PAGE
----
In Africa invasive non-typhoidal salmonella (NTS) is now a major cause of admission of children to hospital. Although caused by the same variation of bacteria as Salmonella enterica (Typhimurium and Enteritidis) responsible for “food poisoning” and the associated gastroenteritis in western society, in Africa, this is a very different disease. Infections typically present with high fever, without gastrointestinal symptoms and very high case fatality rates (15-25%).
Dr Samuel Kariuki, Chief Research Scientist and Head of Department, Centre for Microbiology Research at the Kenya Medical Research Institute (KEMRI) in Nairobi and the first International Fellow at the Wellcome Trust Sanger Institute (WTSI), has investigated invasive NTS as an emerging and serious disease for children under 5 in Kenya for the last 15 years.
In sub-Saharan Africa, unlike in other regions of the world, invasive forms of NTS are common in HIV-positive adults and non-HIV children, and those with malnutrition, or co-infected with malaria. The strains are typically highly drug resistant. Dr Kariuki, from his various studies utilising basic molecular tools, hypothesised that person-to-person rather than zoonotic transmission was playing a significant role in the epidemiology of NTS. The hypothesis was at first greeted with scepticism from Western scientists but was later proven to be correct due in part to genome analysis of NTS linked to field epidemiology - work carried out by Dr Kariuki in collaboration with WTSI.
In the last ten years Dr Kariuki has clearly mapped the changing trends in epidemiology over time and his work has attracted the interest of the Novartis Vaccine Global Health Institute which is planning an initiative to develop a salmonella vaccine to target this disease through joint EU funding.
The £60,000 funding from the Royal Society Pfizer Award will help Dr Kariuki and colleagues set up a study to determine the distribution and potential transmission of invasive Salmonella at the Missionaries of Mary hospital in the Mukuru slum settlement in Nairobi where the disease is endemic. Using genomic data mining they will seek to identify antigens in NTS that may be used as targets for vaccine development.
Commenting on his prize and how it will help further research, Dr Samuel Kariuki, said:
“I am indeed very grateful and feel honoured to receive this award. For the last 10 years my team at KEMRI and collaborators at the Sanger Institute have made huge strides in our effort to understand the characteristics of invasive non-typhoidal salmonella (NTS) disease, an endemic, devastating and often fatal illness affecting children in poor resource settings in Kenya and the region. This award will greatly enhance our capacity to study the genetics of disease and host and take us a step closer to developing prevention strategies including vaccine for NTS.”
Professor Martyn Poliakoff, Foreign Secretary of the Royal Society, said:
“This year’s winner, Dr Sam Kariuki, has done outstanding research, contributing to our understanding of non-typhoidal salmonella (NTS) as a major cause of illness and death in children under 5 in Africa and the phenotypes of antibiotic resistance prevalent in NTS. His research takes us a step closer to a possible vaccine. The Royal Society Pfizer Award recognises the valuable research already taking place in Africa, whilst aiming to expand research capacity. We hope that this award will continue to boost the careers of its winners and the individuals working around them.”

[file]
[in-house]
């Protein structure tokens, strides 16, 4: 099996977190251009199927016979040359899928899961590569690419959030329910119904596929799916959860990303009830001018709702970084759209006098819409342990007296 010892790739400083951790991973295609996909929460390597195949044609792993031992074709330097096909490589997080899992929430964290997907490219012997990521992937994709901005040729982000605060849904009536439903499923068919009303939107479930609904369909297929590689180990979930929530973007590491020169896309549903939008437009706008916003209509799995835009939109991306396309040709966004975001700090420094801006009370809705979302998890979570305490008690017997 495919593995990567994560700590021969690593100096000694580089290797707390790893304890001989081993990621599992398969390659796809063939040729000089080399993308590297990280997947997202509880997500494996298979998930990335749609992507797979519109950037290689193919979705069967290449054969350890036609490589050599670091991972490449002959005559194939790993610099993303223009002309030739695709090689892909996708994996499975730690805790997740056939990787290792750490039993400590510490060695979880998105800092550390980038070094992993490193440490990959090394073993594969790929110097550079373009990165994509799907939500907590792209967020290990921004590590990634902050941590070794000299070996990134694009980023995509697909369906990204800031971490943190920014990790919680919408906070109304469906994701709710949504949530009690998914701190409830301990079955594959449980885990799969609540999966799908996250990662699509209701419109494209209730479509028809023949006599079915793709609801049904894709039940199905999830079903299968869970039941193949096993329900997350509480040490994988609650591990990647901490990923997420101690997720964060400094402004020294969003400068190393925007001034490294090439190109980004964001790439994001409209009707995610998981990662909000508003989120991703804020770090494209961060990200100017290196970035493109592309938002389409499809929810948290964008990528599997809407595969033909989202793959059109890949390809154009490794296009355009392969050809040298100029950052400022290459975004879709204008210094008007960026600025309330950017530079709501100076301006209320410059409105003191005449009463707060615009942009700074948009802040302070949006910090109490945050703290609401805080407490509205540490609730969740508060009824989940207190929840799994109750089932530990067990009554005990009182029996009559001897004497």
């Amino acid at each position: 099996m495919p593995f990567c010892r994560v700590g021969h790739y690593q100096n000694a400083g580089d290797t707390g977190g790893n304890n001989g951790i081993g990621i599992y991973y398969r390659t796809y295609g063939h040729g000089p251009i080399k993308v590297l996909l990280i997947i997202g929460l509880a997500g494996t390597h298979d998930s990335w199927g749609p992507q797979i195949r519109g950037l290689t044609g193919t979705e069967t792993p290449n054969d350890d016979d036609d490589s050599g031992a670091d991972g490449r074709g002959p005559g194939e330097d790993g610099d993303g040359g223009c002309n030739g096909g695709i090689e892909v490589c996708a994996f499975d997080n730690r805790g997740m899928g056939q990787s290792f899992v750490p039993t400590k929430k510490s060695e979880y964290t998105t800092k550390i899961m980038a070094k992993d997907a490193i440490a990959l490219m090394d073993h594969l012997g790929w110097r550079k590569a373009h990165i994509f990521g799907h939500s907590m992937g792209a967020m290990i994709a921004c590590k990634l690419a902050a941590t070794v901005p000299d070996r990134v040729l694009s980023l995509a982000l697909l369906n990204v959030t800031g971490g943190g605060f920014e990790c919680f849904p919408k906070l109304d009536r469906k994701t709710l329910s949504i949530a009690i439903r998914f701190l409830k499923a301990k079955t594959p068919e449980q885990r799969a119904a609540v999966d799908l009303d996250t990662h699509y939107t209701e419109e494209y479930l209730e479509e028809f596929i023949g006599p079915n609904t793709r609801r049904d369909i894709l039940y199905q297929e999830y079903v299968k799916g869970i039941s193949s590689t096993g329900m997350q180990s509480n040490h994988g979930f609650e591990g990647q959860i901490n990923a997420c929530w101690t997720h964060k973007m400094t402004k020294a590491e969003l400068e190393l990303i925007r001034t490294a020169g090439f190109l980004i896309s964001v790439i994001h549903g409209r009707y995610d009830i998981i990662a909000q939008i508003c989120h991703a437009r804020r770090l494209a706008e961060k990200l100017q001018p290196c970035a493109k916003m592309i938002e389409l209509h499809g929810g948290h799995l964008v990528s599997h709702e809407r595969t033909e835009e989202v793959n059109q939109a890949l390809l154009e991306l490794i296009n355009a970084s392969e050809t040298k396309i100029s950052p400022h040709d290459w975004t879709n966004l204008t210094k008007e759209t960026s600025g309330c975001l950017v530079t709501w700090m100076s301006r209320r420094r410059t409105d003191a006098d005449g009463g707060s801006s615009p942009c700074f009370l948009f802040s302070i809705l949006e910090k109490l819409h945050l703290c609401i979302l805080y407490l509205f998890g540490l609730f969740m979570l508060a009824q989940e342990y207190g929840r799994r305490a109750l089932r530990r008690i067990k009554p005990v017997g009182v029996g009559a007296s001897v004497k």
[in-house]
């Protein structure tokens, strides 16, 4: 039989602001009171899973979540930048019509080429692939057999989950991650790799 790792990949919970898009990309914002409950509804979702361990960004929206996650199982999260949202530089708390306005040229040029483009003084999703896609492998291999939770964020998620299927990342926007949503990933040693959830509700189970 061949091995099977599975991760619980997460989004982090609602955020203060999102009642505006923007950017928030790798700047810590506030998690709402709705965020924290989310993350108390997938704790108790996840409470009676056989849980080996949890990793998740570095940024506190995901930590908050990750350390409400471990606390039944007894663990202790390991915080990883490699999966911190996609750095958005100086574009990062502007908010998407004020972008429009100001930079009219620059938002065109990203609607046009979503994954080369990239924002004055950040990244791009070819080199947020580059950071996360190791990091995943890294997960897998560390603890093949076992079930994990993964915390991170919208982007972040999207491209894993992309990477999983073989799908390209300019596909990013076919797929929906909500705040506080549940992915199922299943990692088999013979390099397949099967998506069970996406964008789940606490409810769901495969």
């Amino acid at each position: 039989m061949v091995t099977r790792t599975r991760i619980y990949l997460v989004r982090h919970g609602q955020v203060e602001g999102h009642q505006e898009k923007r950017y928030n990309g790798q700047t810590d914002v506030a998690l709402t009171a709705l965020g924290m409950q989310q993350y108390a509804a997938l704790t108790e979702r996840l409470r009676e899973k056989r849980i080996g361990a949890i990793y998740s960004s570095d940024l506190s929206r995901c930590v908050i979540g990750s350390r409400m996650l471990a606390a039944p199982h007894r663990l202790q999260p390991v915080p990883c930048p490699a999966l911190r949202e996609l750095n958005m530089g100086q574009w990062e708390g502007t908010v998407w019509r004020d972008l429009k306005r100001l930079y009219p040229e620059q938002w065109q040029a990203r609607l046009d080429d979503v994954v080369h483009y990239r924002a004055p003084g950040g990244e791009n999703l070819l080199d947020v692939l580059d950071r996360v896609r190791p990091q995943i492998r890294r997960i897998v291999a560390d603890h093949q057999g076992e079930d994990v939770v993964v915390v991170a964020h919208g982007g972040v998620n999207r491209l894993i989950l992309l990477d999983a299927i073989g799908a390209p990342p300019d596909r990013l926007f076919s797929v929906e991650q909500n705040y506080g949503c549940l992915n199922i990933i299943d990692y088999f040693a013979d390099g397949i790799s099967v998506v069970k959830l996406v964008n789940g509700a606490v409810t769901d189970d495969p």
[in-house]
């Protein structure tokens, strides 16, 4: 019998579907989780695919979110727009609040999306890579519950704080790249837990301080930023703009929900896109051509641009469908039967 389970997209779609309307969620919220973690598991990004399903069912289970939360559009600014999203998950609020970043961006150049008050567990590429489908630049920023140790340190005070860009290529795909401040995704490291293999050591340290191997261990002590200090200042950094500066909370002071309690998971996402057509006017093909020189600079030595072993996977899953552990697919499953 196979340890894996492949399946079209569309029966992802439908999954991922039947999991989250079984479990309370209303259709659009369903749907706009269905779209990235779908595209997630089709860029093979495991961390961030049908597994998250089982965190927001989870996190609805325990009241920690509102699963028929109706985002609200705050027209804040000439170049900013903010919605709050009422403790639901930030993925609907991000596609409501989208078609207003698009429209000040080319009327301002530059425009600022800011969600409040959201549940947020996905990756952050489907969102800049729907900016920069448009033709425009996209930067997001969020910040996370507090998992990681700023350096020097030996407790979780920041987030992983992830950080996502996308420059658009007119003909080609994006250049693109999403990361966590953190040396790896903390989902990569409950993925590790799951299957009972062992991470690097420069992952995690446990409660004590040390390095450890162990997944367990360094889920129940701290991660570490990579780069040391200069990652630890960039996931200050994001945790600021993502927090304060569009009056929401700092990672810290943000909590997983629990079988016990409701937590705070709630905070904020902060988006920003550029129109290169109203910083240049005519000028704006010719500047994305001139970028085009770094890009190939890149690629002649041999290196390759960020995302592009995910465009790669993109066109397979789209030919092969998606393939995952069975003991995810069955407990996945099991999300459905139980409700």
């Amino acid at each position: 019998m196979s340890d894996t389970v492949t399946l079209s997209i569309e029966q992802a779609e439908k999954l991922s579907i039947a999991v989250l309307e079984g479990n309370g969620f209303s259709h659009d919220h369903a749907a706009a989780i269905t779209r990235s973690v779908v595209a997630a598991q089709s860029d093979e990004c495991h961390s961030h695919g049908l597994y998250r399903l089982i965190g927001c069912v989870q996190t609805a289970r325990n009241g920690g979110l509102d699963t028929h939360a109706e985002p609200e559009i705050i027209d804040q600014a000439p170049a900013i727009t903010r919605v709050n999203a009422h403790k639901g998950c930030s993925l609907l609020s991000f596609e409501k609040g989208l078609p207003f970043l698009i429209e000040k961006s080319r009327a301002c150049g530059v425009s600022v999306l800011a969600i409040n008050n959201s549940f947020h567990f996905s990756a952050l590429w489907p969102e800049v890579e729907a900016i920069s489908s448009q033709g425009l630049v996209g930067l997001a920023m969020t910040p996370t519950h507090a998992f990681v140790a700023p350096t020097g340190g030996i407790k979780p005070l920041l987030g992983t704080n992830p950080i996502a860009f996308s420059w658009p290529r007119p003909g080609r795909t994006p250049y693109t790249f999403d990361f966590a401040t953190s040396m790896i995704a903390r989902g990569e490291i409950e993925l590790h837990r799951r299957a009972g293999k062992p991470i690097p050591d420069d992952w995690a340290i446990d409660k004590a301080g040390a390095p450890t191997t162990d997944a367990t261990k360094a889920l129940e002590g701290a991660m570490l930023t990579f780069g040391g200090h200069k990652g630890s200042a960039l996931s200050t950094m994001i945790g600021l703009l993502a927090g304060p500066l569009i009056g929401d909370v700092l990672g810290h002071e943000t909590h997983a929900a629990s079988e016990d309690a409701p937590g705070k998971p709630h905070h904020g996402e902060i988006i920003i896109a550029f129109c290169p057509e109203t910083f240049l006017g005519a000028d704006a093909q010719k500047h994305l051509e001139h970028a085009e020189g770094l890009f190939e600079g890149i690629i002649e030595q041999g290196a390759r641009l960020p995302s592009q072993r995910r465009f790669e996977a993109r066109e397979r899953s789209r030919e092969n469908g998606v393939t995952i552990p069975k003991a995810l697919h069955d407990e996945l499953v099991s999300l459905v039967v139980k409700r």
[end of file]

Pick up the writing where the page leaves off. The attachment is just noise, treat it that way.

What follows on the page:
Dr Jack Watters, Vice President of External Medical Affairs at Pfizer, added:
“The delivery of healthcare in the continent of Africa has shown amazing progress in the past decade, especially in the field of HIV/AIDS. However there are still enormous challenges including from non communicable disease in a population which is also benefitting from the longevity revolution. The answers to Africa’s challenges are to be found in Africa which is why the Royal Society Pfizer prize celebrates African researchers delivering first class science in and for Africa where it can make the greatest difference”.
This year sees the Royal Society Pfizer Exceptional Merit Award given for the first time to Dr Martin Ota. He is a clinical immunologist and vaccinologist with the Medical Research Council Unit, The Gambia. His studies are targeted at biomarker discoveries to understand the pathogenesis of tuberculosis and pneumococcal diseases, including clinical trials of novel vaccines to these two pathogens. Dr Martin Ota of the Medical Research Council Unit, The Gambia, has been awarded a £37,000 grant to run a study which will see 200 pregnant women recruited and their infants followed during their first three months of life to better understand the relationship between pneumococcal protein antibody levels and nasopharyngeal carriage of pneumococci in early infancy. His research will be used to help develop better and new vaccines for pneumococcal infections – invasive infections include pneumonia, meningitis and febrile bacteremia; among the common non-invasive manifestations are otitis media, sinusitis and bronchitis.
The award grants as well as a £5,000 personal prize to Dr Kariuki and a £3,000 prize to Dr Ota will be presented at a ceremony on 31 October 2012 at the Royal Society in London.